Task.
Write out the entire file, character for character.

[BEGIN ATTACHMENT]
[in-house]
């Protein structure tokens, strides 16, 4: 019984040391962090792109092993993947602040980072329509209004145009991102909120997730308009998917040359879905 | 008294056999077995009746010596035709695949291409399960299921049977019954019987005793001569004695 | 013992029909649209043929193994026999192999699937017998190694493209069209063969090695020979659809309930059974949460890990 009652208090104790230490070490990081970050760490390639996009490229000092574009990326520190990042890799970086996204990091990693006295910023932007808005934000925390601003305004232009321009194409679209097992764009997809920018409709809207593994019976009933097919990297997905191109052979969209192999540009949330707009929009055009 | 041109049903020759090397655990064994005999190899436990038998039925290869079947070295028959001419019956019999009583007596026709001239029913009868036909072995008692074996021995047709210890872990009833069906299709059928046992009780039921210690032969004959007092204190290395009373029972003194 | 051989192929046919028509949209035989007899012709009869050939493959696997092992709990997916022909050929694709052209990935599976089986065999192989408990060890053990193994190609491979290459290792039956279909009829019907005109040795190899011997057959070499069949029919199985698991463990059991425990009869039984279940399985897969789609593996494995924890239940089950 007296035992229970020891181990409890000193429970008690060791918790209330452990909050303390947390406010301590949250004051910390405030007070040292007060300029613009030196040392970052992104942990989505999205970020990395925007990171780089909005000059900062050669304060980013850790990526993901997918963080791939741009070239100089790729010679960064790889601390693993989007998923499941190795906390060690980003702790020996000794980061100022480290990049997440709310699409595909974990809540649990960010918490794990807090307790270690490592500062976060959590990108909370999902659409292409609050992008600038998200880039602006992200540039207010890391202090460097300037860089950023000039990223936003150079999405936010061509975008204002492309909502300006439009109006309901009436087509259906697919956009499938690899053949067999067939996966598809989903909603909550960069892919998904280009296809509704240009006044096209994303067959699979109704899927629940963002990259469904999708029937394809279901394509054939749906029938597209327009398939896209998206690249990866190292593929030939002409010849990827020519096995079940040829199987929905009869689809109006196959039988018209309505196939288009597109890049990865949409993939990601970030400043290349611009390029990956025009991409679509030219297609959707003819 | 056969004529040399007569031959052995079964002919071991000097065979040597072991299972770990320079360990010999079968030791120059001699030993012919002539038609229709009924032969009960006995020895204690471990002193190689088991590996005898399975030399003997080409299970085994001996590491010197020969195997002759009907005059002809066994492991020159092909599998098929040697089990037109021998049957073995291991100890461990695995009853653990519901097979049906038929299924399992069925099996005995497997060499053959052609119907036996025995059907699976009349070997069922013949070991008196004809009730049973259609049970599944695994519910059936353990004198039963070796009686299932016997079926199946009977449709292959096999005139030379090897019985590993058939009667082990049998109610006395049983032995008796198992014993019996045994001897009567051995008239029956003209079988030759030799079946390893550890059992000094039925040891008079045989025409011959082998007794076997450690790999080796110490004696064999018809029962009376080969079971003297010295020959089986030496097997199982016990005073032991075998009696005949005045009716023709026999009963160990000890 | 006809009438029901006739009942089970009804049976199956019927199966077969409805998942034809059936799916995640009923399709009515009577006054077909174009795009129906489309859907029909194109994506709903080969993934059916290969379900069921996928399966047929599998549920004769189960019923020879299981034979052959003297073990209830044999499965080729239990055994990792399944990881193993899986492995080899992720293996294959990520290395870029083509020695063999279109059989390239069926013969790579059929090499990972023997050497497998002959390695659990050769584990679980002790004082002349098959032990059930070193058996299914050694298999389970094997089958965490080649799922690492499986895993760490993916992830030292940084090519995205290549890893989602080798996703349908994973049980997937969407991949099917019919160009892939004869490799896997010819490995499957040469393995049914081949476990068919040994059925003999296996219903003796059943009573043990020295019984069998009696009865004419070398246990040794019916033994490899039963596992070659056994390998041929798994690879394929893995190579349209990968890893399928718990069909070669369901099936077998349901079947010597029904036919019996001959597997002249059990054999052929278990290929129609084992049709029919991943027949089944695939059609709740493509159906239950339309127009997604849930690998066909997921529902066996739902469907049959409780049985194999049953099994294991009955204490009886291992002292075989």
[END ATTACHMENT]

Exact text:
[in-house]
């Protein structure tokens, strides 16, 4: 019984040391962090792109092993993947602040980072329509209004145009991102909120997730308009998917040359879905 | 008294056999077995009746010596035709695949291409399960299921049977019954019987005793001569004695 | 013992029909649209043929193994026999192999699937017998190694493209069209063969090695020979659809309930059974949460890990 009652208090104790230490070490990081970050760490390639996009490229000092574009990326520190990042890799970086996204990091990693006295910023932007808005934000925390601003305004232009321009194409679209097992764009997809920018409709809207593994019976009933097919990297997905191109052979969209192999540009949330707009929009055009 | 041109049903020759090397655990064994005999190899436990038998039925290869079947070295028959001419019956019999009583007596026709001239029913009868036909072995008692074996021995047709210890872990009833069906299709059928046992009780039921210690032969004959007092204190290395009373029972003194 | 051989192929046919028509949209035989007899012709009869050939493959696997092992709990997916022909050929694709052209990935599976089986065999192989408990060890053990193994190609491979290459290792039956279909009829019907005109040795190899011997057959070499069949029919199985698991463990059991425990009869039984279940399985897969789609593996494995924890239940089950 007296035992229970020891181990409890000193429970008690060791918790209330452990909050303390947390406010301590949250004051910390405030007070040292007060300029613009030196040392970052992104942990989505999205970020990395925007990171780089909005000059900062050669304060980013850790990526993901997918963080791939741009070239100089790729010679960064790889601390693993989007998923499941190795906390060690980003702790020996000794980061100022480290990049997440709310699409595909974990809540649990960010918490794990807090307790270690490592500062976060959590990108909370999902659409292409609050992008600038998200880039602006992200540039207010890391202090460097300037860089950023000039990223936003150079999405936010061509975008204002492309909502300006439009109006309901009436087509259906697919956009499938690899053949067999067939996966598809989903909603909550960069892919998904280009296809509704240009006044096209994303067959699979109704899927629940963002990259469904999708029937394809279901394509054939749906029938597209327009398939896209998206690249990866190292593929030939002409010849990827020519096995079940040829199987929905009869689809109006196959039988018209309505196939288009597109890049990865949409993939990601970030400043290349611009390029990956025009991409679509030219297609959707003819 | 056969004529040399007569031959052995079964002919071991000097065979040597072991299972770990320079360990010999079968030791120059001699030993012919002539038609229709009924032969009960006995020895204690471990002193190689088991590996005898399975030399003997080409299970085994001996590491010197020969195997002759009907005059002809066994492991020159092909599998098929040697089990037109021998049957073995291991100890461990695995009853653990519901097979049906038929299924399992069925099996005995497997060499053959052609119907036996025995059907699976009349070997069922013949070991008196004809009730049973259609049970599944695994519910059936353990004198039963070796009686299932016997079926199946009977449709292959096999005139030379090897019985590993058939009667082990049998109610006395049983032995008796198992014993019996045994001897009567051995008239029956003209079988030759030799079946390893550890059992000094039925040891008079045989025409011959082998007794076997450690790999080796110490004696064999018809029962009376080969079971003297010295020959089986030496097997199982016990005073032991075998009696005949005045009716023709026999009963160990000890 | 006809009438029901006739009942089970009804049976199956019927199966077969409805998942034809059936799916995640009923399709009515009577006054077909174009795009129906489309859907029909194109994506709903080969993934059916290969379900069921996928399966047929599998549920004769189960019923020879299981034979052959003297073990209830044999499965080729239990055994990792399944990881193993899986492995080899992720293996294959990520290395870029083509020695063999279109059989390239069926013969790579059929090499990972023997050497497998002959390695659990050769584990679980002790004082002349098959032990059930070193058996299914050694298999389970094997089958965490080649799922690492499986895993760490993916992830030292940084090519995205290549890893989602080798996703349908994973049980997937969407991949099917019919160009892939004869490799896997010819490995499957040469393995049914081949476990068919040994059925003999296996219903003796059943009573043990020295019984069998009696009865004419070398246990040794019916033994490899039963596992070659056994390998041929798994690879394929893995190579349209990968890893399928718990069909070669369901099936077998349901079947010597029904036919019996001959597997002249059990054999052929278990290929129609084992049709029919991943027949089944695939059609709740493509159906239950339309127009997604849930690998066909997921529902066996739902469907049959409780049985194999049953099994294991009955204490009886291992002292075989």